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Hong Kong Today
Hong Kong Today
RTHK's morning news programme. Weekdays 6:30 - 8:00
Janice Wong and Mike Weeks


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Selected audio segments:
Coronavirus cases return to double digits  Listenfacebook
Almost 50 members of the same family have been quarantined after a Lunar New Year gathering with a relative, who was confirmed to have Covid-19 on Wednesday. As Wendy Wong reports, new infections also climbed back into double digits for the first time in three days:
Track and trace made mandatory as venues reopen  Listenfacebook
Confirmed coronavirus infections doubled to 16 on Wednesday, just ahead of the relaxation of some anti-pandemic measures. But these come with new rules to track and trace everyone using restaurants and the entertainment venues that reopened on Thursday, as Robert Kemp reports:
Vaccination programme may start next week  Listenfacebook
The government will seek HK$1 billion in funding from the Legislative Council next Friday for an indemnity fund to provide financial support for those who experience serious complications from coronavirus inoculations. That's all part of preparations for the launch of the government's vaccination programme. RTHK has learnt that people who aren't in the priority group for Covid-19 jabs may be able to get one early if they're taking an elderly person to get inoculated. More than 20 centres are to be set up across the city and will open in phases, probably from next week. Dr David Lam is from Medical Conscience, a group that will help run a vaccination centre in Wan Chai. He told Janice Wong how they will work:
80 percent inoculation ‘required’ for herd immunity using Sinovac   Listenfacebook
Vaccine supplier Sinovac says its first million doses will arrive in Hong Kong on Friday. The government has yet to approve its use here, although advisors have recommended they do so. But as Priscilla Ng reports, some are concerned that the relatively low efficacy of the mainland vaccine could make it difficult to achieve herd immunity in the SAR:
Jimmy Lai arrested over HK 12 escape  Listenfacebook
Apple daily founder Jimmy Lai is reported to have been arrested again, this time on suspicion of assisting one of the 12 young Hong Kong activists captured in mainland waters last year. Lai’s arrest in Stanley Prison was revealed as an alleged co-conspirator, a legal assistant, appeared in West Kowloon Court on Wednesday. Jimmy Choi reports:
Judge rejects expert report on protest policing  Listenfacebook
A District Court judge has rejected an expert report on policing submitted by the defence on the first day of the trial of seven prominent pro-democracy figures on charges over a massive demonstration 18 months ago. Richard Pyne has the details:
Stricter controls proposed on gun components  Listenfacebook
The government has launched a consultation on proposals to close what it says is a loophole in the firearms law that allows criminals to import gun parts into Hong Kong. It wants to more clearly define components, such as barrels, chambers, cylinders and frames, under the Firearms and Ammunition Ordinance to make prosecutions for their possession easier. Steve Vickers is the chief executive of Steve Vickers and Associates, a specialist political and corporate risk consultancy. Jim Gould asked him what he thought about the proposed legal changes:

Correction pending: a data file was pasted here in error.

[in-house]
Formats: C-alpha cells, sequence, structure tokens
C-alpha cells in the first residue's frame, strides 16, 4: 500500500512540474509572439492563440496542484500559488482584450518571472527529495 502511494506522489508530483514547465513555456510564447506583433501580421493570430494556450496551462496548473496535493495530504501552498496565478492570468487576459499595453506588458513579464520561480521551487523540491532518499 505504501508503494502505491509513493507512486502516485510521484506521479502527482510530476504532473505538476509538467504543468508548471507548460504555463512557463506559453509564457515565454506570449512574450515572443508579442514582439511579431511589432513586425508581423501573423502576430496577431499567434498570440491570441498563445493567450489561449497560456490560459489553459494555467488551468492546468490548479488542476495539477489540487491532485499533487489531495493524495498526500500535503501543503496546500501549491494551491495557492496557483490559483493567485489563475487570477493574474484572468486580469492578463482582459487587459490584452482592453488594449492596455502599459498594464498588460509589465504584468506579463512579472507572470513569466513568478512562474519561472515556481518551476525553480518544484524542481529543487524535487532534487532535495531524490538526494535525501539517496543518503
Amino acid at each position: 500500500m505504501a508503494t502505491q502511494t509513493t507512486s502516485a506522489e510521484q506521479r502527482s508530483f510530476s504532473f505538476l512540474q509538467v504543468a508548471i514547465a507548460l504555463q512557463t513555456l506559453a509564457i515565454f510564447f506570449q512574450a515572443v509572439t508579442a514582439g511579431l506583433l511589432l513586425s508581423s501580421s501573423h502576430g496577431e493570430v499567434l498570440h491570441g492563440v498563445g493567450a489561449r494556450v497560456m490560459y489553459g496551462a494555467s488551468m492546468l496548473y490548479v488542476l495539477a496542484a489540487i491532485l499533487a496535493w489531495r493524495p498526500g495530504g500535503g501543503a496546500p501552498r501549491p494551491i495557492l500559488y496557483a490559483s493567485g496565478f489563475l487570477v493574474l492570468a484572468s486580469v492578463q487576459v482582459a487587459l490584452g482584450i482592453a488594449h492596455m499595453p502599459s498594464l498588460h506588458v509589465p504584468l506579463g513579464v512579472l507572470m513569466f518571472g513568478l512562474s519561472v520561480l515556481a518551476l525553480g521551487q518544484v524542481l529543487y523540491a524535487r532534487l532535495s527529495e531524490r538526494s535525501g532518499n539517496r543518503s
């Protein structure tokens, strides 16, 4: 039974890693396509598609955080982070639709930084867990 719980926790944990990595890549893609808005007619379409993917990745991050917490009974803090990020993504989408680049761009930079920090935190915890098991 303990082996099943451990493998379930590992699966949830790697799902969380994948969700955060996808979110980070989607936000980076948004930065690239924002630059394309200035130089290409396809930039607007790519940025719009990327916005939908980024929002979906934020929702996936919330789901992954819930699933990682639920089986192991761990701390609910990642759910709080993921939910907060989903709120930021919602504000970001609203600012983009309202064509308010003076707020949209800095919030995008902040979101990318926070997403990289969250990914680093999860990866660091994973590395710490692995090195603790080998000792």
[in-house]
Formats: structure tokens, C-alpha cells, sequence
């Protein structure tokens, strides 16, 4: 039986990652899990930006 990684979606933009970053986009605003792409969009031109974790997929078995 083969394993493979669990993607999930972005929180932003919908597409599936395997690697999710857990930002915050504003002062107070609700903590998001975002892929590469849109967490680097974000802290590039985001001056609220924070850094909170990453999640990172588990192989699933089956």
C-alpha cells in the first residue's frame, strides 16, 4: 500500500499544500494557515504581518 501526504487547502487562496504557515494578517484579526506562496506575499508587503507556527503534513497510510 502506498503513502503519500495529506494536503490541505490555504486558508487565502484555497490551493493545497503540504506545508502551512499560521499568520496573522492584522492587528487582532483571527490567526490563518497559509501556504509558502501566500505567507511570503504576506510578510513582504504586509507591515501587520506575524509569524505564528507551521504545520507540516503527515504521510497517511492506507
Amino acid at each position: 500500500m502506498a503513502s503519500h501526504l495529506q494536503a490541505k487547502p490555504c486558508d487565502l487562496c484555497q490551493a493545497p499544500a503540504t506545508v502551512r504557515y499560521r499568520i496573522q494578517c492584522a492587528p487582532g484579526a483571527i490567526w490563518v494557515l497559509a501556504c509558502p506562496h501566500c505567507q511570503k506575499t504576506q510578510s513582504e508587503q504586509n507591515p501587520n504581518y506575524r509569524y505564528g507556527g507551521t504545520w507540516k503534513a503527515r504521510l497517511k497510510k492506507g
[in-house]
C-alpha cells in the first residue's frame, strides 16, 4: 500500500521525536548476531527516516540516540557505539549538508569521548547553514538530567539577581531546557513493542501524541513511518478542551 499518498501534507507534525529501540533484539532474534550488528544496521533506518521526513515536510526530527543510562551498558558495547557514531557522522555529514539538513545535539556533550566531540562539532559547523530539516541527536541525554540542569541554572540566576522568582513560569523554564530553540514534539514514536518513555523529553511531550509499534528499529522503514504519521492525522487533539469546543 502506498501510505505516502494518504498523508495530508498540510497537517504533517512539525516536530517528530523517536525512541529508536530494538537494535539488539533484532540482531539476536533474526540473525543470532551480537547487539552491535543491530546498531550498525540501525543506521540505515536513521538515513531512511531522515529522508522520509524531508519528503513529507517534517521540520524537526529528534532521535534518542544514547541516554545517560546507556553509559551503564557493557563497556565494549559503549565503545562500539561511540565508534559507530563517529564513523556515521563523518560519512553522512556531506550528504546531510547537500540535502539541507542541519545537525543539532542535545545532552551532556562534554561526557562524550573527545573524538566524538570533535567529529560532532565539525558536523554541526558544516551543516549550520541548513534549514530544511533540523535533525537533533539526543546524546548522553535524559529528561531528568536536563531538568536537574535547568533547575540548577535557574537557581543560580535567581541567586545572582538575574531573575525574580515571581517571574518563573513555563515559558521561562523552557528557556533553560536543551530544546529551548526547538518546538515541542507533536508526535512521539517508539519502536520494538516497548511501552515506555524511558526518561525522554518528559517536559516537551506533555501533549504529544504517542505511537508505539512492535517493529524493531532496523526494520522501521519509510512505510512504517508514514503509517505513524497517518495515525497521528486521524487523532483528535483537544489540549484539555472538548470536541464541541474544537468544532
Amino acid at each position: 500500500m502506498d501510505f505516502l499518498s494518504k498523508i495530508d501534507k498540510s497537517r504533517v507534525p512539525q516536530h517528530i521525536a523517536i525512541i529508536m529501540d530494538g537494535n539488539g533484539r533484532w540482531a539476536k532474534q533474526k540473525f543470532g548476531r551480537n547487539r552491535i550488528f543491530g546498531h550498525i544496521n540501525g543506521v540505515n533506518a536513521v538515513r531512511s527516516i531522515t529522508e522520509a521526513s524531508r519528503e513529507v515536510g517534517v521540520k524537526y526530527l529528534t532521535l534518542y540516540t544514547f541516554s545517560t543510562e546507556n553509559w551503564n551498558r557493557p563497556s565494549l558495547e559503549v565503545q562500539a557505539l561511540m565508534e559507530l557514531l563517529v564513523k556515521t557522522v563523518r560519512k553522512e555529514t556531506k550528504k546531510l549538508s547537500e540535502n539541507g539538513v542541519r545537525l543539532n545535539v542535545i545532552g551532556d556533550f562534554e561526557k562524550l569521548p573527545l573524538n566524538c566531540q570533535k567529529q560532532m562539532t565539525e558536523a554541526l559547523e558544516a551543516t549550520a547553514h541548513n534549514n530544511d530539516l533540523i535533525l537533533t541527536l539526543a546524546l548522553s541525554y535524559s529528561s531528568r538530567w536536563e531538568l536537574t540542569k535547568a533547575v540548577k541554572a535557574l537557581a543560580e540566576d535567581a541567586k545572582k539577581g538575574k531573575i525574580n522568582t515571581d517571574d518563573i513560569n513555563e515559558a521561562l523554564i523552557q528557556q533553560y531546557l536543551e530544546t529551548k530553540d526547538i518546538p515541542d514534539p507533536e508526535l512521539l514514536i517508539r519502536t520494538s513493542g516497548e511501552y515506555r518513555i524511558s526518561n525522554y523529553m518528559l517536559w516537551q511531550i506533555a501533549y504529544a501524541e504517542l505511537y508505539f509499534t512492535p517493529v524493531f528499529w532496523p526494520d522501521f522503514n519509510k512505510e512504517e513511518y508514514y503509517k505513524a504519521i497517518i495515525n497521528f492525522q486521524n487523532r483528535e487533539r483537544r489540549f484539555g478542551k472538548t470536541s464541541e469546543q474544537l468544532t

Alcohol and bleach better than UV: Consumer Council   Listenfacebook
The coronavirus pandemic has seen people become much more vigilant about their personal hygiene and ensuring work surfaces are disinfected. But the Consumer Council says the performance of some devices that use UV light to sanitise surfaces is disappointing. It says using alcohol and bleach is much cheaper and more effective, as Wong Yin-ting reports:
Benefits of air frying questioned  Listenfacebook
Air frying has been marketed as a healthier method of cooking, prompting many people to make the shift from deep-fat fryers to cook French fries and fried chicken. But the Consumer Council warns that the high-temperatures involved in the cooking process can produce potentially cancer-causing substances. Wendy Wong reports:
Authorities urged to do more to preserve HK’s history   Listenfacebook
The government's performance in heritage conservation has been a hot topic since the century-old Bishop Hill underground reservoir in Sham Shui Po was narrowly saved from demolition by a public outcry. But other historic structures have been torn down rather unceremoniously. For example it was revealed recently that parts of the Jubilee Battery at the former Victoria Road Detention Centre, on Mount Davis, was accidentally demolished several years ago when the site was converted into a campus for the University of Chicago. It had been classified as a Grade III historic building. Mike Weeks asked Peter Li from the Conservancy Association what protection such grading offers: